Everclear rediscovers its spark 

click to enlarge Alexakis (center) with the ever-changing Everclear. - COURTESY PHOTO
  • Courtesy photo
  • Alexakis (center) with the ever-changing Everclear.

"I am not the king of self-destruction," challenges Everclear frontman Art Alexakis before relenting a smidge. "I may be a crown prince."

Now 50 and celebrating his first new music in six years, Invisible Stars, Alexakis is in good spirits. If there was ever any truth to the suggestion that Alexakis was "difficult," that time's passed — he's now affable, funny, and forthcoming.

He jokes about his fiery five-year old, Arizona Star, suggesting, "She's either going to be president of the U.S. or she's going to be shooting people out of a tower. Or, given the 24-hour news cycle, maybe both."

That's just Alexakis' dark humor. His gallows wit and fascination with downtrodden underdogs comes out of his own life. He was raised in the L.A. slums by a single mom whose spunk and sacrifice inspired him to doggedly pursue his own dreams, captured poignantly on their hit, "I Will Buy You A New Life."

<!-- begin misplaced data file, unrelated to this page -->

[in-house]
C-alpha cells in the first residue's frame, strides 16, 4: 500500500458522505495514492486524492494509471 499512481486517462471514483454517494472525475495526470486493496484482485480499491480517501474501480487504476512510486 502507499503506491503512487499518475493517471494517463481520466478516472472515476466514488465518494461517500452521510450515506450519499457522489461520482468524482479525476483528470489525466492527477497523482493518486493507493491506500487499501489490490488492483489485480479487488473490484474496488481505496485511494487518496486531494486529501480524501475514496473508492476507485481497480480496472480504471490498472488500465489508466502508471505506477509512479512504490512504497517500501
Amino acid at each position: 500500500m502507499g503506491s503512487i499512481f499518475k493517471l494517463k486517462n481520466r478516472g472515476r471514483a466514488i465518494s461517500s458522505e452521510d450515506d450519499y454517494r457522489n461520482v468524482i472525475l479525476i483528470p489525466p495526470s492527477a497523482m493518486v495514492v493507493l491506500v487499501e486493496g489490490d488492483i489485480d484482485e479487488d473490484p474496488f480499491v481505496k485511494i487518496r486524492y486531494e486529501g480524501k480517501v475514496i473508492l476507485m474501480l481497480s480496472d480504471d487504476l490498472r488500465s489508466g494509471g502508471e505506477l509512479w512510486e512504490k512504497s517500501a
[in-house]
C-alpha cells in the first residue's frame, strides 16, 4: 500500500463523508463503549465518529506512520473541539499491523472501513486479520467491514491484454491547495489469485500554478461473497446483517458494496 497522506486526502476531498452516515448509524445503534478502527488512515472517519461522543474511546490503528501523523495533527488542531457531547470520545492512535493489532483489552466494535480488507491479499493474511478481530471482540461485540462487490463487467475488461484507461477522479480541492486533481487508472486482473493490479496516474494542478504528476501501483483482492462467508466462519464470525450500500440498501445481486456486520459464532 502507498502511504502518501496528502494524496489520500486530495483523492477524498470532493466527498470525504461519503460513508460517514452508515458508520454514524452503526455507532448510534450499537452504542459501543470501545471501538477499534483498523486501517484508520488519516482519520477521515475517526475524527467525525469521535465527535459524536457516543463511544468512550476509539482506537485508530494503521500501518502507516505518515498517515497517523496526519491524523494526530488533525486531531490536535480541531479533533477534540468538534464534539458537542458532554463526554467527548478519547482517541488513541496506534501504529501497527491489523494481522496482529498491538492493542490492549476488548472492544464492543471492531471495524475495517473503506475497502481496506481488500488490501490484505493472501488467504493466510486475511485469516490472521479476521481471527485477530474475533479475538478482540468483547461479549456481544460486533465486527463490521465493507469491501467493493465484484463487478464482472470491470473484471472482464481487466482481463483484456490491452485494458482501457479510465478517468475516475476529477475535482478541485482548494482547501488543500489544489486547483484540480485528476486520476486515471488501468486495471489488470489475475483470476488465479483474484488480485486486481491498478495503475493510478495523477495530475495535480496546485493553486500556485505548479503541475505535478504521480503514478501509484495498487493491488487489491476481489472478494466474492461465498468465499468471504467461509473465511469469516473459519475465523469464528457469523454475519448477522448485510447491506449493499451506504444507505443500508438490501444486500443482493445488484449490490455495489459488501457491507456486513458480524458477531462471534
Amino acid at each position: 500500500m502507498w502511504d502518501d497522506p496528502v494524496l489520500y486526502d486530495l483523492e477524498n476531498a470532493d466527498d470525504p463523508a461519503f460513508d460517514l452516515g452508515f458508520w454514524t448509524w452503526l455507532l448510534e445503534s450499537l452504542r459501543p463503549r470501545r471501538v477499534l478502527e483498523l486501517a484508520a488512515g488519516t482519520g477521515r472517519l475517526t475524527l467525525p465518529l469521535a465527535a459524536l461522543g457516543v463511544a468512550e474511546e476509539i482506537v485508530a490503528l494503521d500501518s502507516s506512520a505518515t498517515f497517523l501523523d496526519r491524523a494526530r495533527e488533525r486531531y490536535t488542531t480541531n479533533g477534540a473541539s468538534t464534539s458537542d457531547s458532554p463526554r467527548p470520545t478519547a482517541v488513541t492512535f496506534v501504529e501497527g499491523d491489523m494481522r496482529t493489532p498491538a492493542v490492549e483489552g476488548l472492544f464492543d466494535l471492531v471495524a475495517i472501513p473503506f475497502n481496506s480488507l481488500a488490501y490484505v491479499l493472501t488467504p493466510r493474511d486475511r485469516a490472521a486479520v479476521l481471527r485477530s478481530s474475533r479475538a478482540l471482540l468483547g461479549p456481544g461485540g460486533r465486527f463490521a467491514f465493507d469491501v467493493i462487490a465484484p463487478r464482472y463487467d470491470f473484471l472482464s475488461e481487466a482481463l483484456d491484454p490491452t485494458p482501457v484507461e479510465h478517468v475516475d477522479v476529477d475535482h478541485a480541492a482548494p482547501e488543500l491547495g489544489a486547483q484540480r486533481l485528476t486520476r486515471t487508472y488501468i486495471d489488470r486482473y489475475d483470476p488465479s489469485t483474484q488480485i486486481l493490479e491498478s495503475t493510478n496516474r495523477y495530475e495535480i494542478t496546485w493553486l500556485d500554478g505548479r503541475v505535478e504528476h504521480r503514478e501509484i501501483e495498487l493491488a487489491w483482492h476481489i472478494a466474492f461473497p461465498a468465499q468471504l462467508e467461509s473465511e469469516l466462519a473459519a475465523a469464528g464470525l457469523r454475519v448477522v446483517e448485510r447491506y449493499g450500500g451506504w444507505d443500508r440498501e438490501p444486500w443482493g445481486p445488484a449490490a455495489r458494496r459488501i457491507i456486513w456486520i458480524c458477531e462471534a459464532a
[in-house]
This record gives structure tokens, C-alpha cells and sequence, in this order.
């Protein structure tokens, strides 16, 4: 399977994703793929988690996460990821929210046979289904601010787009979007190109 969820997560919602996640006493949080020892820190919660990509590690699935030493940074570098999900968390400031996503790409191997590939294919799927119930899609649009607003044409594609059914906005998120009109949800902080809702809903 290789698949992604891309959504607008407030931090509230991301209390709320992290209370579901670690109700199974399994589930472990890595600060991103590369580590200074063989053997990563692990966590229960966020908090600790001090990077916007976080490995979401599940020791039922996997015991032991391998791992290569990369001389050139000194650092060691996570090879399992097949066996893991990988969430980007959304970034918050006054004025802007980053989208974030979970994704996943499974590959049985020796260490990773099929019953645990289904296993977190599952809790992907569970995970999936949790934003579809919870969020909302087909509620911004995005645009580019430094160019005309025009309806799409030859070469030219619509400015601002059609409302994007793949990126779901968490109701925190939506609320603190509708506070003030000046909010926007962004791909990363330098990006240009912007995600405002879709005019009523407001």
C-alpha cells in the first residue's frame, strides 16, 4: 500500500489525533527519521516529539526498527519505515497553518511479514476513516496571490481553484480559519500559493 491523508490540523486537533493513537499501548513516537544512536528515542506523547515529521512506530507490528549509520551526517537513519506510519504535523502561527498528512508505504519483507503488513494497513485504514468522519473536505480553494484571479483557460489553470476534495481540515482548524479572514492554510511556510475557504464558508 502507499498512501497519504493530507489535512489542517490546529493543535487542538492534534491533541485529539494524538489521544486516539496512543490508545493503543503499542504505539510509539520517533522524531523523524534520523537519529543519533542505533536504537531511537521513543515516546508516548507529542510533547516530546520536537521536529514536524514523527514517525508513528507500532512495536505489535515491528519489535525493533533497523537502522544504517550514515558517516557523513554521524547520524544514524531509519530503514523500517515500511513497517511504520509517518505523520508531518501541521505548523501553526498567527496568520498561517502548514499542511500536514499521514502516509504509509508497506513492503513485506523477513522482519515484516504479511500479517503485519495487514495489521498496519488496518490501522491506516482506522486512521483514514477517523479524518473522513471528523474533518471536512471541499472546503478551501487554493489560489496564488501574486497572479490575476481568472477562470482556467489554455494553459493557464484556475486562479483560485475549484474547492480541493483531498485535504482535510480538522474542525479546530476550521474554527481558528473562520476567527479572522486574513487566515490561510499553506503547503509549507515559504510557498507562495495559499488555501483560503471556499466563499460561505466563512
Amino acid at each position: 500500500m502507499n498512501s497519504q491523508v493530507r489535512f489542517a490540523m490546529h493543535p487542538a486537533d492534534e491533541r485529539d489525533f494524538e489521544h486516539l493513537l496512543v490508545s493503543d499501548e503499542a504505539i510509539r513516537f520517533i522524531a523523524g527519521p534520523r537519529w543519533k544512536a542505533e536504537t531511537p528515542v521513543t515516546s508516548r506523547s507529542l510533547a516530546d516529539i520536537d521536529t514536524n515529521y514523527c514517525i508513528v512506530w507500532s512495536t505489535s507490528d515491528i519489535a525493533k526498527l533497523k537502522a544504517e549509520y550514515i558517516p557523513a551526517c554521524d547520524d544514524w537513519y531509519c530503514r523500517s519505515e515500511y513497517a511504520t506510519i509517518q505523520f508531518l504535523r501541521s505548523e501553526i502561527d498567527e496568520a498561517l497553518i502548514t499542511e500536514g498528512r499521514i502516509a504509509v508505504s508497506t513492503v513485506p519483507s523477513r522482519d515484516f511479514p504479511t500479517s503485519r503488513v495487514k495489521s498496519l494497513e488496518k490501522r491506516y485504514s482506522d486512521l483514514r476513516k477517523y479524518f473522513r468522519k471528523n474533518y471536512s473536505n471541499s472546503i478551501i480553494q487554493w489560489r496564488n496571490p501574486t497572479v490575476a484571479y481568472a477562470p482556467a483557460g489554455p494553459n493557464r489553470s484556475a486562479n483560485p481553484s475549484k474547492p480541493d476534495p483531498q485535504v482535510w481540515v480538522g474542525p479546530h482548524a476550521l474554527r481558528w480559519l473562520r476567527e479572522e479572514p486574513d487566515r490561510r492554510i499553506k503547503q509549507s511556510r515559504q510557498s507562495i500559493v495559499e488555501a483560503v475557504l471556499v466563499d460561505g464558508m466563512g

"[It's] about putting your heart into whatever you do," he said. "If you've got some ability, it's going to come out, you just have to keep doing it, and that comes with tenacity and perseverance. That's stuff I learned from my mom. She was a tough lady, a tough little redneck hillbilly."

But after 15 years as Everclear, Alexakis was pushing empty. He'd endured a divorce, a 2 1/2-year bankruptcy battle, and gone through three labels after being dropped by Capitol in 2003. While still a catchy album (Alexakis is a magician with a heavy guitar hook and vocal melody), 2006's Welcome to the Drama Club is fussy, indulgent, and off-putting.

By contrast, Invisible Stars is his best since So Much for the Afterglow and even recalls that career-making album. In the interim, he got married and had his 5-year old, but the key change was geography.

"Moving back to L.A. was a catalyst," he said, noting he was an alcoholic up until he left the city. "I'm always uncomfortable, but I'm very uncomfortable there. So my memories of being there are drunk, being in fights all the time, drugs and nonsense. But I also look back at it like [album track] 'Santa Ana Winds' and think about the good times and bad things we used to do."

Every recovering Crown Prince of Self-Destruction deserves decadent memories to warm their golden years, and Alexakis has a pretty good album to go with them.

Everclear

$25-$30
7pm doors, Thu, Nov 8
Backstage Live
1305 E Houston
(210) 698-2856
backstagelivesa.com

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